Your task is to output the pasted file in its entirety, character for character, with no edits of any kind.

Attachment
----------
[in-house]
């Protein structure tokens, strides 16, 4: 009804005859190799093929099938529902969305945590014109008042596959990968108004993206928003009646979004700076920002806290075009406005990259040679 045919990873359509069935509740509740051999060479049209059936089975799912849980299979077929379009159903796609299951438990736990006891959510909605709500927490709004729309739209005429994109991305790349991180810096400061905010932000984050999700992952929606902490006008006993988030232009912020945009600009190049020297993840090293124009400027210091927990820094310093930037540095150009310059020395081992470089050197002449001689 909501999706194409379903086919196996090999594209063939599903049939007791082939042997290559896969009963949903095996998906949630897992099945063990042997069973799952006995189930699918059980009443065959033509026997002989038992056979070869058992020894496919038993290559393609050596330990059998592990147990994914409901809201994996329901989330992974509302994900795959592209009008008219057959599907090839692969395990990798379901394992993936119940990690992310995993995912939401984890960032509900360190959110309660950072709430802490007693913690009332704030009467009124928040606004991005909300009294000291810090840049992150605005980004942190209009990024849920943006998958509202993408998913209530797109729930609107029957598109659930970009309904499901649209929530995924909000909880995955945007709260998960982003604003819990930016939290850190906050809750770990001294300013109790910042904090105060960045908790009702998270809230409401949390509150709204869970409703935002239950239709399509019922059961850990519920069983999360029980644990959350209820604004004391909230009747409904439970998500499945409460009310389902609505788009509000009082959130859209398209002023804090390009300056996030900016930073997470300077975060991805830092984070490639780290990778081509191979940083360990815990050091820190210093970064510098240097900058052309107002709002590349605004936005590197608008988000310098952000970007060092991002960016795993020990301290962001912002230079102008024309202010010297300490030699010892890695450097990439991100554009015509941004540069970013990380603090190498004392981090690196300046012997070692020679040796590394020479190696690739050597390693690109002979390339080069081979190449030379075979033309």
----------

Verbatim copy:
[in-house]
């Protein structure tokens, strides 16, 4: 009804005859190799093929099938529902969305945590014109008042596959990968108004993206928003009646979004700076920002806290075009406005990259040679 045919990873359509069935509740509740051999060479049209059936089975799912849980299979077929379009159903796609299951438990736990006891959510909605709500927490709004729309739209005429994109991305790349991180810096400061905010932000984050999700992952929606902490006008006993988030232009912020945009600009190049020297993840090293124009400027210091927990820094310093930037540095150009310059020395081992470089050197002449001689 909501999706194409379903086919196996090999594209063939599903049939007791082939042997290559896969009963949903095996998906949630897992099945063990042997069973799952006995189930699918059980009443065959033509026997002989038992056979070869058992020894496919038993290559393609050596330990059998592990147990994914409901809201994996329901989330992974509302994900795959592209009008008219057959599907090839692969395990990798379901394992993936119940990690992310995993995912939401984890960032509900360190959110309660950072709430802490007693913690009332704030009467009124928040606004991005909300009294000291810090840049992150605005980004942190209009990024849920943006998958509202993408998913209530797109729930609107029957598109659930970009309904499901649209929530995924909000909880995955945007709260998960982003604003819990930016939290850190906050809750770990001294300013109790910042904090105060960045908790009702998270809230409401949390509150709204869970409703935002239950239709399509019922059961850990519920069983999360029980644990959350209820604004004391909230009747409904439970998500499945409460009310389902609505788009509000009082959130859209398209002023804090390009300056996030900016930073997470300077975060991805830092984070490639780290990778081509191979940083360990815990050091820190210093970064510098240097900058052309107002709002590349605004936005590197608008988000310098952000970007060092991002960016795993020990301290962001912002230079102008024309202010010297300490030699010892890695450097990439991100554009015509941004540069970013990380603090190498004392981090690196300046012997070692020679040796590394020479190696690739050597390693690109002979390339080069081979190449030379075979033309």